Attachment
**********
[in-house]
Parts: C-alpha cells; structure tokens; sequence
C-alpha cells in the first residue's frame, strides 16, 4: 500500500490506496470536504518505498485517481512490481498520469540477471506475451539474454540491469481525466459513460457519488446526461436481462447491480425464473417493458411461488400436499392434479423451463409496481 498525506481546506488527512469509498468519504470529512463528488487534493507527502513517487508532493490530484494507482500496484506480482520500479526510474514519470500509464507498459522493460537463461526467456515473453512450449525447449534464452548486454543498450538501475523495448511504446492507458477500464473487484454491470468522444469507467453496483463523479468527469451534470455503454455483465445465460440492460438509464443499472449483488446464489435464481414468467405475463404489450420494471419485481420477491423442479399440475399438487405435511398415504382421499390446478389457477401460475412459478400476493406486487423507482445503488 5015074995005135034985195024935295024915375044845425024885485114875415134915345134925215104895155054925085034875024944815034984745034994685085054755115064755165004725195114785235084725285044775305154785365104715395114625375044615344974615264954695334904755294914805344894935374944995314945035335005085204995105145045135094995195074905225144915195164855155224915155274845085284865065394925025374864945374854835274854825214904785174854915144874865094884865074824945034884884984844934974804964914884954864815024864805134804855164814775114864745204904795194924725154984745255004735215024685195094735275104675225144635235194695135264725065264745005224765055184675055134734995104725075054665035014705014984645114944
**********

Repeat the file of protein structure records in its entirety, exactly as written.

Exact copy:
[in-house]
Parts: C-alpha cells; structure tokens; sequence
C-alpha cells in the first residue's frame, strides 16, 4: 500500500490506496470536504518505498485517481512490481498520469540477471506475451539474454540491469481525466459513460457519488446526461436481462447491480425464473417493458411461488400436499392434479423451463409496481 498525506481546506488527512469509498468519504470529512463528488487534493507527502513517487508532493490530484494507482500496484506480482520500479526510474514519470500509464507498459522493460537463461526467456515473453512450449525447449534464452548486454543498450538501475523495448511504446492507458477500464473487484454491470468522444469507467453496483463523479468527469451534470455503454455483465445465460440492460438509464443499472449483488446464489435464481414468467405475463404489450420494471419485481420477491423442479399440475399438487405435511398415504382421499390446478389457477401460475412459478400476493406486487423507482445503488 5015074995005135034985195024935295024915375044845425024885485114875415134915345134925215104895155054925085034875024944815034984745034994685085054755115064755165004725195114785235084725285044775305154785365104715395114625375044615344974615264954695334904755294914805344894935374944995314945035335005085204995105145045135094995195074905225144915195164855155224915155274845085284865065394925025374864945374854835274854825214904785174854915144874865094884865074824945034884884984844934974804964914884954864815024864805134804855164814775114864745204904795194924725154984745255004735215024685195094735275104675225144635235194695135264725065264745005224765055184675055134734995104725075054665035014705014984645114944